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Popular Science News | Organic ‘Food-ism’

Popular Science News | Organic 'Food-ism'Popular Science News – organic food inspires in some people a response equivalent to racism, or food-ism as I call it. This is where a whole class of foods are judged by the qualities of worse examples of the group. The most recent case is a review of 237 research studies into organic food which found that some of it was not necessarily 100 per cent free of the chemicals. Well, it’s not surprising, since there are several definition of what defines the term organically grown. Even the Soil Association, an important quality control organisation for organic food, allows the use of pesticides under some circumstances.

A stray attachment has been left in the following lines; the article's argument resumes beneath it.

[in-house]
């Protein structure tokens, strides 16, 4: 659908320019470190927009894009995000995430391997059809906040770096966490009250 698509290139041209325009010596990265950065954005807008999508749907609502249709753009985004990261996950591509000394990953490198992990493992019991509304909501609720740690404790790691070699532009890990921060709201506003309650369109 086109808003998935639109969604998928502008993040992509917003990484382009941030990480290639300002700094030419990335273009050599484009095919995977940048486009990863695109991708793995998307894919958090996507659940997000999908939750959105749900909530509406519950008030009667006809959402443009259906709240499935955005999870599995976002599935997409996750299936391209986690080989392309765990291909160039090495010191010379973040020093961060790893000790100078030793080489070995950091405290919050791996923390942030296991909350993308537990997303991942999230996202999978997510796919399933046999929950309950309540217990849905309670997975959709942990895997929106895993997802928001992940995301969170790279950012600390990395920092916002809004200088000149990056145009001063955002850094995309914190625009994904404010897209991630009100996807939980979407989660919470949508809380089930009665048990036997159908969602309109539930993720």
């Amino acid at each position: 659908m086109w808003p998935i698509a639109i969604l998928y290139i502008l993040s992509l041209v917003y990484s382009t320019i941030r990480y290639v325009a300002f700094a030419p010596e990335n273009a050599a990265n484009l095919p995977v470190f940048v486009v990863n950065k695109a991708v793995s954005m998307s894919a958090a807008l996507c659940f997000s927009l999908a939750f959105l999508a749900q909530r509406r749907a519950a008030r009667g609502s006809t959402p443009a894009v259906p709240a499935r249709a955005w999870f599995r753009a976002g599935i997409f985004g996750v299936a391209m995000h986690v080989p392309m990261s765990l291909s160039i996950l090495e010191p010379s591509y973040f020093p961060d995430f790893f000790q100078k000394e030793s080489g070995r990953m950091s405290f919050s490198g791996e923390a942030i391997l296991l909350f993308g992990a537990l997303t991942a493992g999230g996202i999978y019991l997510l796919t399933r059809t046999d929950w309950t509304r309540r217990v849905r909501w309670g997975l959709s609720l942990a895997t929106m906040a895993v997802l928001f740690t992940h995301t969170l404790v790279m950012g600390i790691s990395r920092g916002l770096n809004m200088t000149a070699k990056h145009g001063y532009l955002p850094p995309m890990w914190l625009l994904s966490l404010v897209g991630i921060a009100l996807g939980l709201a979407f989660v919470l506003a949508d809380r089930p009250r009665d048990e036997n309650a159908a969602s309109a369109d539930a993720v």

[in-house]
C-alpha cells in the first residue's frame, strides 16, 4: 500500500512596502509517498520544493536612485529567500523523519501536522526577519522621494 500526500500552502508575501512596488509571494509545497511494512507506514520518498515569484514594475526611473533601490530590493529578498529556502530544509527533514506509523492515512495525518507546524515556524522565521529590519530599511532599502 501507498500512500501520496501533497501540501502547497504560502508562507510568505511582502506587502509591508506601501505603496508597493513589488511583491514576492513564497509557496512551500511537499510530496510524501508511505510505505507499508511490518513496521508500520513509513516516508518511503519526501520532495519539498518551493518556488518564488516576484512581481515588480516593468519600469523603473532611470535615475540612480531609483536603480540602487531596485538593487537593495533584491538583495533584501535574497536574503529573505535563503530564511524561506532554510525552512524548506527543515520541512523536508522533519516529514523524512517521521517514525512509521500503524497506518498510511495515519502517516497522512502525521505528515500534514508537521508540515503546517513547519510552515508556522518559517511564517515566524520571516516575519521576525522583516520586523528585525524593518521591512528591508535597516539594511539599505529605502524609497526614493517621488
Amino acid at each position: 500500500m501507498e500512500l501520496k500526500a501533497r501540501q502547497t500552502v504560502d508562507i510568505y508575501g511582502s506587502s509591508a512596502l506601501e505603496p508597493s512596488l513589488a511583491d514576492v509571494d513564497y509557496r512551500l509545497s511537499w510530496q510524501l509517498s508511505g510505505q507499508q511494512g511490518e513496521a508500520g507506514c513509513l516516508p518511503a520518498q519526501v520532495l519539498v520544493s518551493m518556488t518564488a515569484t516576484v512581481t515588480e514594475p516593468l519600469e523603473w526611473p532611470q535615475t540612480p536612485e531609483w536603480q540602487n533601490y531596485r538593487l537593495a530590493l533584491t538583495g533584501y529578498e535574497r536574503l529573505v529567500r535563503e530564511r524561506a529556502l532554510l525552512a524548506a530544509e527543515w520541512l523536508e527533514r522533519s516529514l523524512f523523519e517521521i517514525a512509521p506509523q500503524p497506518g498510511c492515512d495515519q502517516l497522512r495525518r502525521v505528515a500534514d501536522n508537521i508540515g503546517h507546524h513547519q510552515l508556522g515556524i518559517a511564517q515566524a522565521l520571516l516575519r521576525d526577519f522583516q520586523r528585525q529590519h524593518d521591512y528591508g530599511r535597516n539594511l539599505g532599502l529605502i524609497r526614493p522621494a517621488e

In an ideal world an organic farm would not exist next to a conventional farm or, when the wind is in the wrong direction, pesticides wouldn’t drift onto organic crops. The same goes if the farm next door gets infected by pests and these move to the organic crop, risking it’s destruction and the survival of the organic farm. The organic farm is forced sometimes to use pesticides. It has always been known that a badly managed farm, organic or otherwise, can produce unhealthy crops. The cause of this could be, for example, low use of organic or chemical fertiliser; plants suffer either way. It’s a bit like saying that exercise isn’t necessarily good for you by looking at a survey including people who exercise but also overeat, smoke, drink excessively and otherwise have a sedentary life-style.

What might be more useful is to distinguish the best from the rest, e.g. food accredited by the Soil Association and SOPA whose standards are higher than many other accrediting organisations. Food accredited by these organisations are probably going to be a better indication of the quality of organic food.

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